The goal of the ASACUSA (Atomic Spectroscopy And Collisions Using Slow Antiprotons) experiment at CERN's Antiproton Decelerator is to measure the difference of the ground state hyperfine splitting of antihydrogen and hydrogen in order to test CPT symmetry.
The ASACUSA hodoscope is an octagonal barrel-type detector consisting of plastic scintillators and read out by silicon photo multipliers (SiPMs). If the antiproton of antihydrogen annihilates in the center of the hodoscope, particles (mostly pions) are produced and travel through the various layers of the detector and produce signals.
The hodoscope was successfully used during the last data taking period at CERN. The necessary time resolution to discriminate between cosmic particles and annihilation products was previously achieved using waveform digitisers. The disadvantage of this readout scheme with digitisers is the slow readout speed, which was now improved by two orders of magnitude. This was achieved by replacing the wave form digitisers by TDCs reading out a digital time-over-threshold signal produced by the SiPM amplifier boards.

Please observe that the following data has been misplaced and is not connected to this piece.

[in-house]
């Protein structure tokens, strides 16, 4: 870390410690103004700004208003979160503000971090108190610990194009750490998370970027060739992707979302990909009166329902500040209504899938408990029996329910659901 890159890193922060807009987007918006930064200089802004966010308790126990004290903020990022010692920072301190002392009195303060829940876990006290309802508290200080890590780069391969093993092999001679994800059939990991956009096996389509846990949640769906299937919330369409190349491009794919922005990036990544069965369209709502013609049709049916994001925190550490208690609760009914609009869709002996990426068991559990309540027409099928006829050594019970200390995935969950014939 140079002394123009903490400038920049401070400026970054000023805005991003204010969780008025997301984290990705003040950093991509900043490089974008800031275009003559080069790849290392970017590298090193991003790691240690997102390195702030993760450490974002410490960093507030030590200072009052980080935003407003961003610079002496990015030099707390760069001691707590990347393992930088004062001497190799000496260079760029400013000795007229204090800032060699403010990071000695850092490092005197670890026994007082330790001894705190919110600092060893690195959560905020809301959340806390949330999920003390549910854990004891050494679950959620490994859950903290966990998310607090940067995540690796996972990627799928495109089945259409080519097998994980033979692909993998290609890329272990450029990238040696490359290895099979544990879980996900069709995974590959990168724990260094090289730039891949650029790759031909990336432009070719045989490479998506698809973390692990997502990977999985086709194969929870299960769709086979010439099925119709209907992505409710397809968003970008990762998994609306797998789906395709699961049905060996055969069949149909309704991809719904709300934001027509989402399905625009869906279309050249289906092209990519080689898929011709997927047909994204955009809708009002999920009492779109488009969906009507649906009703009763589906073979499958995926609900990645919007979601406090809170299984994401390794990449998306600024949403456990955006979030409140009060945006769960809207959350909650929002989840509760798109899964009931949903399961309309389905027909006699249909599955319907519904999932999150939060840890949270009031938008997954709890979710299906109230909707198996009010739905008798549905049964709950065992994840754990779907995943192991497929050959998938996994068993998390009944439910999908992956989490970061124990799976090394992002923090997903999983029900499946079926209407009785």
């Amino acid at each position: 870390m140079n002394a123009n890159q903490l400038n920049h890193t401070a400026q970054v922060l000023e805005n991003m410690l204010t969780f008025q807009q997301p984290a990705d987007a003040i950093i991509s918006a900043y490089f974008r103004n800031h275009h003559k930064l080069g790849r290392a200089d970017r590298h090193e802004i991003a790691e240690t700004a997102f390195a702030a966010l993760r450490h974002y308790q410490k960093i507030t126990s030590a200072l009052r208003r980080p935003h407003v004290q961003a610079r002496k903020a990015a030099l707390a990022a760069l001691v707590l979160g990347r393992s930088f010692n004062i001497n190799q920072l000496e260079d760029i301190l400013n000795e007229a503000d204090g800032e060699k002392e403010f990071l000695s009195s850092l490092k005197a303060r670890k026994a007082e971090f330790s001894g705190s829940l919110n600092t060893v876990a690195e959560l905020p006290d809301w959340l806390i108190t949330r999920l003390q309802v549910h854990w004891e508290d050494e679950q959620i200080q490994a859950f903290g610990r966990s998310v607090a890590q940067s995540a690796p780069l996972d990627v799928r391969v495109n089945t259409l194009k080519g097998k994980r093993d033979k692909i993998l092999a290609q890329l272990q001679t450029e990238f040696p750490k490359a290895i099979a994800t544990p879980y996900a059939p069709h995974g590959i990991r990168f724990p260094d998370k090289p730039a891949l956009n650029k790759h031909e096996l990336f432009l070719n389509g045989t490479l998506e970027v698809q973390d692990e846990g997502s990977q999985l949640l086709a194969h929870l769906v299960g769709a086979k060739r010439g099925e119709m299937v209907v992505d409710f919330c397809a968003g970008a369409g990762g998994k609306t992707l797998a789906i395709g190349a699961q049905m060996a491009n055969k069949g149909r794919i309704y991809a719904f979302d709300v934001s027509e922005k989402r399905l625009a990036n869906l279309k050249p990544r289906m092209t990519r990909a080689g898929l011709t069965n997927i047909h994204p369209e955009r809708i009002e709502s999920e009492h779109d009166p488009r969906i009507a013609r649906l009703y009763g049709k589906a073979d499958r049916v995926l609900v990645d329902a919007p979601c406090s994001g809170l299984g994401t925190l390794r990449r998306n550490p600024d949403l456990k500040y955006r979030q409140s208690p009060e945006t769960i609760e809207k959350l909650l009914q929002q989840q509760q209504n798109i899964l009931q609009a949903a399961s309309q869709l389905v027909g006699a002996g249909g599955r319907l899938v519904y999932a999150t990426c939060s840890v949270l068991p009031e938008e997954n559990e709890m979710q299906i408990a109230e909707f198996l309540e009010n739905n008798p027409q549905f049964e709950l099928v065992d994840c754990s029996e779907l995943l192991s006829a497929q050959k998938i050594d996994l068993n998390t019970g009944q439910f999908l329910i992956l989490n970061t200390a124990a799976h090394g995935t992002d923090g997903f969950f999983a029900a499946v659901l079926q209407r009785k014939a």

Additional scintillator tiles are under construction to also improve the tracking capabilities and position resolution of the detector. The upgraded setup is currently under test and should be installed spring 2022.